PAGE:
Sometimes … you come / to a place / whose only task / is to trouble you / with tiny / but frightening requests.
Reciting the words of English poet David Whyte, Franklin & Marshall President Barbara Altmann tackled the topic of leading and learning in uncertain times to commence the College’s fall Common Hour season on Wednesday.
Traditionally held on campus, the event is being broadcast virtually this fall due to the COVID-19 pandemic. The Common Hour provides a weekly opportunity for the College community to assemble for lectures on a broad spectrum of topics.
In her talk, Altmann drew on poetry to navigate “learning to live in conditions of which we have no previous experience and to prepare for a world that has irrevocably changed.”
“There are no practices and there is no rigor that prepare us for this particular scenario, for this intentionality to continue to function fully,” she said in reference to the pandemic.
The key, Altmann advised, is adjusting your perspective.
“Try to change the frame. We need to try to reframe this as an exercise and get beyond our fear and our stress, and raise our sights a little bit. Look at it all from a higher elevation,” she said.
Alluding to the frightening forest in Whyte's poem “Sometimes,” Altmann listed the many requests the pandemic has burdened us with – requests that go far beyond washing hands and wearing masks.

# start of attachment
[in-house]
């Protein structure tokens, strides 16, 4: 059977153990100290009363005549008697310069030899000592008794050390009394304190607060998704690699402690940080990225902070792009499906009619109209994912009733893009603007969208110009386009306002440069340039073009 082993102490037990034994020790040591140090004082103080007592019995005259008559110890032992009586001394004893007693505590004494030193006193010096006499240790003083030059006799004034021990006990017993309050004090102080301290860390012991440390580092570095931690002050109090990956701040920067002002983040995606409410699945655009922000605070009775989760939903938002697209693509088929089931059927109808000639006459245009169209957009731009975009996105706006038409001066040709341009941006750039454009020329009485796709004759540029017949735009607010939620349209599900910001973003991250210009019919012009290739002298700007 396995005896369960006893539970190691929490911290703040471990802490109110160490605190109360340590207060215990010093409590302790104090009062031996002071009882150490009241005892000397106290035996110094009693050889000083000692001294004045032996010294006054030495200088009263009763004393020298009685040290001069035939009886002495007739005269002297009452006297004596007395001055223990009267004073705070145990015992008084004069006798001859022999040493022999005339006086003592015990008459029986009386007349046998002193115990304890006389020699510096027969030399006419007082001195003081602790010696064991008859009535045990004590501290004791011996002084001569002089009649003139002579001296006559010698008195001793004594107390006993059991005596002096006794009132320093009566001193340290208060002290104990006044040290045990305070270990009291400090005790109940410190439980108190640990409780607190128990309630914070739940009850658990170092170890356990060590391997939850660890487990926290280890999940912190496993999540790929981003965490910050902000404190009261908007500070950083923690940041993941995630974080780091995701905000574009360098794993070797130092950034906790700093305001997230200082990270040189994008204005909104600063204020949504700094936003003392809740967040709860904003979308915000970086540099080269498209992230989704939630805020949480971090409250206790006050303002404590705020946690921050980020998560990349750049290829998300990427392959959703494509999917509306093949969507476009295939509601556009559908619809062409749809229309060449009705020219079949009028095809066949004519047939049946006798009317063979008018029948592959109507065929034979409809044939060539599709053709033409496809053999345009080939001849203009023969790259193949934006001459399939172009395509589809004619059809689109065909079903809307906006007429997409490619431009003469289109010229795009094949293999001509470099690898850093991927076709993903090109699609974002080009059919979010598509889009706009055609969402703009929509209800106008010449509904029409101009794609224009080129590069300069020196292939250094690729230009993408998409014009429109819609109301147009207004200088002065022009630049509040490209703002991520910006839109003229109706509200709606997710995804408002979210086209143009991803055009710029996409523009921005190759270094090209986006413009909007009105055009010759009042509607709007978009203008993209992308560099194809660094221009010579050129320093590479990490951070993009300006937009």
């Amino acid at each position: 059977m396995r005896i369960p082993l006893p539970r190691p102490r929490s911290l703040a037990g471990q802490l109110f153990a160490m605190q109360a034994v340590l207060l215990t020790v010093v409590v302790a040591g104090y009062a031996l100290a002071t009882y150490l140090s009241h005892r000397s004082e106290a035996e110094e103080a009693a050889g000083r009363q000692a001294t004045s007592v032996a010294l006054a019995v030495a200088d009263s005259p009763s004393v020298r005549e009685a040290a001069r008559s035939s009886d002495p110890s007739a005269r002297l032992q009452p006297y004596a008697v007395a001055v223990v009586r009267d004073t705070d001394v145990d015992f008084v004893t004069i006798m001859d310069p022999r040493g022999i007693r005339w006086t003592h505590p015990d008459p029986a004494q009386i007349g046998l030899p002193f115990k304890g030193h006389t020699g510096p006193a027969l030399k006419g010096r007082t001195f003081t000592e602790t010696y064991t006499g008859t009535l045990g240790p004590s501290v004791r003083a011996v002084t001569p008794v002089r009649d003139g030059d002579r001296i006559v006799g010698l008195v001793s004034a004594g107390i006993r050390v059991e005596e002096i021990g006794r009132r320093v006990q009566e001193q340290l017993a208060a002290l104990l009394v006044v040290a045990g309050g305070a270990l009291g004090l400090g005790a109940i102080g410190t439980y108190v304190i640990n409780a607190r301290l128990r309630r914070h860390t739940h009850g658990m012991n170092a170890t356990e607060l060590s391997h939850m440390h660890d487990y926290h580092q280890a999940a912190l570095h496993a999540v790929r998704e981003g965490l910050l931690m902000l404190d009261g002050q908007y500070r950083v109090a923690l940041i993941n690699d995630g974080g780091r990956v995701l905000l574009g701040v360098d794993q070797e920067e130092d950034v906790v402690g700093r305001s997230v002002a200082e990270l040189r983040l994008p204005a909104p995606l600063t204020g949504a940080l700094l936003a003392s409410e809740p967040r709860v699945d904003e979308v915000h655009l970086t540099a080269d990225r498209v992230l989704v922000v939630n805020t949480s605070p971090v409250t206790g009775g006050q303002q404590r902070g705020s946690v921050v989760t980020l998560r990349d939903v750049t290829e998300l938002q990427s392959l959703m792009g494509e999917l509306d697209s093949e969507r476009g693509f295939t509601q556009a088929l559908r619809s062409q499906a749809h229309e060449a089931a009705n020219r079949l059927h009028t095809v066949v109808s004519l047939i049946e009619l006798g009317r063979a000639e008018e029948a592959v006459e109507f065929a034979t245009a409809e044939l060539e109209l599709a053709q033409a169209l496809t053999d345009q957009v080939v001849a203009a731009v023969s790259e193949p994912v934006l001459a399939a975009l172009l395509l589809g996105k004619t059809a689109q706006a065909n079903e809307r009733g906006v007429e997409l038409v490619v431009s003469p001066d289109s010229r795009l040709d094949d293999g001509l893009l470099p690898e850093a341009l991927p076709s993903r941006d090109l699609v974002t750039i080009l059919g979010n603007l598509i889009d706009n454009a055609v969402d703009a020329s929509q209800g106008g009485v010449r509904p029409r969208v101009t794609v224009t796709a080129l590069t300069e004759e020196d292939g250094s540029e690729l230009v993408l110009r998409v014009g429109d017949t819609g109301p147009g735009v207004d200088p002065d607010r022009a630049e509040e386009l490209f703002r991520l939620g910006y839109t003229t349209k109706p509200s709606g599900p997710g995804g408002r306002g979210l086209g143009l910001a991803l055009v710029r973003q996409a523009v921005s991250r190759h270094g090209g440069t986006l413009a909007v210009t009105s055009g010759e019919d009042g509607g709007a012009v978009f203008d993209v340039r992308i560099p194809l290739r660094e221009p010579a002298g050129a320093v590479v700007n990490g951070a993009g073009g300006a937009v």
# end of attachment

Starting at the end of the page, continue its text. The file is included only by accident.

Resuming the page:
“Summon the courage to be alone more than you’re used to. Summon the courage to ask and expect many, many others to do those same things,” she said.
Student leaders Adney Silva '22, Hermela Assefa '22 and Holly Batchelder '23 joined Altmann to discuss their shared, yet diverse experiences of leading and learning during a global pandemic.
Students discussed topics ranging from classwork and internships to broader issues of activism, equitable learning and faith. The candid Q&A session was moderated by James Strick, professor and program chair of environmental studies and program chair of science, technology and society, and co-chair of the Common Hour Committee.
“All the first-years are experiencing F&M in such a weird, new, uncertain way,” said Silva, reflecting on his leadership experience as a house adviser.
“I've been trying my best to bring energy and life into their day-to-day, but there are some mental and social obstacles that feel impossible to overcome sometimes,” Silva added. “I would say the most important thing that I've learned in leading through this is to provide hope.”
When asked to describe this year to future generations, Assefa aptly summarized her experience in two words:
“Uncomfortable and insightful.”
See the Fall 2020 Common Hour schedule.